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  • \$\begingroup\$ Putting multiple magnetics in close proximity is usually a bad idea unless done deliberately. \$\endgroup\$ – Ignacio Vazquez-Abrams Dec 24 '14 at 8:27
  • \$\begingroup\$ Your fixed schematic is still not right. the 10uF capacitors are shorted out. You need to rearrange the resistors in that area. Also, add component designators (C1, C2, R1, R2, etc). \$\endgroup\$ – John Honniball Dec 24 '14 at 9:23
  • \$\begingroup\$ yeah woops, it should be correct (at least for me) now \$\endgroup\$ – merkman Dec 24 '14 at 9:28
  • \$\begingroup\$ @merkman Yes, looks better to me! \$\endgroup\$ – John Honniball Dec 24 '14 at 9:30
  • \$\begingroup\$ If you connect the pot wiper to pot top, if you get wiper bounce or a burned spot or open cct wiper for any reason the mex Vout is set by the pot max value. If the wiper is connected as shown now and goes O/C the Vout will rise to about Vin DC. If you are using the whole Vin the result is about the same. If Vout max is meant to be eg 50% of Vin then an even very temporary o/c wiper may be disastrous. \$\endgroup\$ – Russell McMahon Dec 24 '14 at 14:08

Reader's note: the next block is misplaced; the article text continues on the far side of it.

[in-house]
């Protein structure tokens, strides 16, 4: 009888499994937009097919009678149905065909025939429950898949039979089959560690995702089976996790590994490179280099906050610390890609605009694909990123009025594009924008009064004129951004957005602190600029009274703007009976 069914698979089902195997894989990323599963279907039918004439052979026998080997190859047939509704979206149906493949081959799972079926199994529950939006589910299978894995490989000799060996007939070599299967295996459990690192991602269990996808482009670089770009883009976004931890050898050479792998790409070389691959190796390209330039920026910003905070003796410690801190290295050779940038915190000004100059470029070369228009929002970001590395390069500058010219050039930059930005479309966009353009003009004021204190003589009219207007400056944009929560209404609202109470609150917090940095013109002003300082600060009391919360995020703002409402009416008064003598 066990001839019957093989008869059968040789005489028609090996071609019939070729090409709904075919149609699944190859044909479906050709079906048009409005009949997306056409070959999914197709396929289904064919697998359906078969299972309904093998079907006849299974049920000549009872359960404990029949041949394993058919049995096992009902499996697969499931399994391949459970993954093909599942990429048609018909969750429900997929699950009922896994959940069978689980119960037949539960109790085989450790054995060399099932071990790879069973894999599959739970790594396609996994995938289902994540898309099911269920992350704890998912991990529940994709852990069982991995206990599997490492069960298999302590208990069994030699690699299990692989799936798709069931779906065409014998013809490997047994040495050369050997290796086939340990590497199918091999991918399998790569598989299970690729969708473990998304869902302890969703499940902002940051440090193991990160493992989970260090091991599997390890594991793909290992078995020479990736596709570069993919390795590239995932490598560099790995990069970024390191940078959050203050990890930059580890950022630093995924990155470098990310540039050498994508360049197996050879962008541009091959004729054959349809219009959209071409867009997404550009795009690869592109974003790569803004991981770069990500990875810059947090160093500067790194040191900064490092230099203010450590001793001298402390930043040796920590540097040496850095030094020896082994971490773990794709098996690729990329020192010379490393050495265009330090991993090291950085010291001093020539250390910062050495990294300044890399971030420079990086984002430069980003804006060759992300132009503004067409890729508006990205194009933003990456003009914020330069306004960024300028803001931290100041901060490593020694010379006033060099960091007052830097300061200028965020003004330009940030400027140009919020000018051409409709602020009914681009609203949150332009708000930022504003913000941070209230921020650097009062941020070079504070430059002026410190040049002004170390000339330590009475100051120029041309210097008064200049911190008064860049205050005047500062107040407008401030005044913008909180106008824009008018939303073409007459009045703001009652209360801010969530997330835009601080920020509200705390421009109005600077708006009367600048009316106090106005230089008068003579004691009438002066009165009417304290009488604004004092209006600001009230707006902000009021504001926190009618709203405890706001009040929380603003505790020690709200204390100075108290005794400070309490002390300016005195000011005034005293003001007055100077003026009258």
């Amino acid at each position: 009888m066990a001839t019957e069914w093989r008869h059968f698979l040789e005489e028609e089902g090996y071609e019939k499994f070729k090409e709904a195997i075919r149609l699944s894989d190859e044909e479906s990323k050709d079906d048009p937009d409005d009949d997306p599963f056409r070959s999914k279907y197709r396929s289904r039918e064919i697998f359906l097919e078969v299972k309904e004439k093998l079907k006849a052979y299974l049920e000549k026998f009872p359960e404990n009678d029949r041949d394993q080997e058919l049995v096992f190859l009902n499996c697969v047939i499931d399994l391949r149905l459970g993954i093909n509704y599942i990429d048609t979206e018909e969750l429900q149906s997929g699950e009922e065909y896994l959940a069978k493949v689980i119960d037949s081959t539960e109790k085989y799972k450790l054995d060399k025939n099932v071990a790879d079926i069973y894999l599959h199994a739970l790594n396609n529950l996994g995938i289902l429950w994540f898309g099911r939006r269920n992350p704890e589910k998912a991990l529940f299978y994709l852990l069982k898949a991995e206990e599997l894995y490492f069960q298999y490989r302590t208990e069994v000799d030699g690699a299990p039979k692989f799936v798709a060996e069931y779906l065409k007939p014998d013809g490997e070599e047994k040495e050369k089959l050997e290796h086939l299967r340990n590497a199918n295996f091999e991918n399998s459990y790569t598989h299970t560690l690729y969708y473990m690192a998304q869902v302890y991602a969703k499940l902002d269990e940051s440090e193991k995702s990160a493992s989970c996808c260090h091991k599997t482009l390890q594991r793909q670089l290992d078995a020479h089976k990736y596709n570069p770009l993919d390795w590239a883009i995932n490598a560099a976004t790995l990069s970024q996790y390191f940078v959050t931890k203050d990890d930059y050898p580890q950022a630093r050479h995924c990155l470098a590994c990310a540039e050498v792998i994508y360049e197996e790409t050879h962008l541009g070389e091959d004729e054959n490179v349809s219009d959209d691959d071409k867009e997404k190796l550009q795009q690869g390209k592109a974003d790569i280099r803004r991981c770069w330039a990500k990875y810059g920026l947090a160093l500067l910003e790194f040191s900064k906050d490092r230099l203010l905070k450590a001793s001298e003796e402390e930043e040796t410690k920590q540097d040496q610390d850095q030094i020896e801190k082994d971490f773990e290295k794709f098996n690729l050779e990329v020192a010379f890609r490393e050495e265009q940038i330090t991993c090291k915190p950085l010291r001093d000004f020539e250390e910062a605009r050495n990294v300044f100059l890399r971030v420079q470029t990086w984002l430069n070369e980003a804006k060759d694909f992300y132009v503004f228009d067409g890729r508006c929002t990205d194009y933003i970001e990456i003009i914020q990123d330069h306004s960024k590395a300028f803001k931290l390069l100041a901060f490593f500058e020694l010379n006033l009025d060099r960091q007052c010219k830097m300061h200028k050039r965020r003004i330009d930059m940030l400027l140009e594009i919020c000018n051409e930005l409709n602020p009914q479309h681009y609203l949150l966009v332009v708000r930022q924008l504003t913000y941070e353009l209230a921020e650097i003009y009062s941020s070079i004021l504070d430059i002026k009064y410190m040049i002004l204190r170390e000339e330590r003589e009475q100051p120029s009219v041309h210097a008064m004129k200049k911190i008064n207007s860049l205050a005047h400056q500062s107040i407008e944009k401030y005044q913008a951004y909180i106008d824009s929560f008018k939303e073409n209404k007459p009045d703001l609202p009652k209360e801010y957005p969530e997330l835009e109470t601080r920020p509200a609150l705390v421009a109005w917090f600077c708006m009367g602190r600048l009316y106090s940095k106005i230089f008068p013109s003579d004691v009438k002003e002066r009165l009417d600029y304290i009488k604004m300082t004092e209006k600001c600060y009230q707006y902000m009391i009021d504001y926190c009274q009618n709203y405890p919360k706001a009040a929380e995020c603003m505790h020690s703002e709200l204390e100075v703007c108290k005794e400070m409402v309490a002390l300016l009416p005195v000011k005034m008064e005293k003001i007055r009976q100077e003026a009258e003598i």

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Resistor arrangement on LM317's does NOT adjust voltages as shown.
Refer to data sheet (carefully) - you need a variable resistor to local ground.

You can only use a second positive supply to form a negative one in the way that you are proposing if the "energy sources" are isolated relative to each other. eg two unconnected windings on the same transformer. The input of the "-ve" supply will be above ground voltage during operation.

To use a single transformer winding or non isolated sources what you want is to use an eg LM337 which is a less well known negative regulator equivalent to the LM317.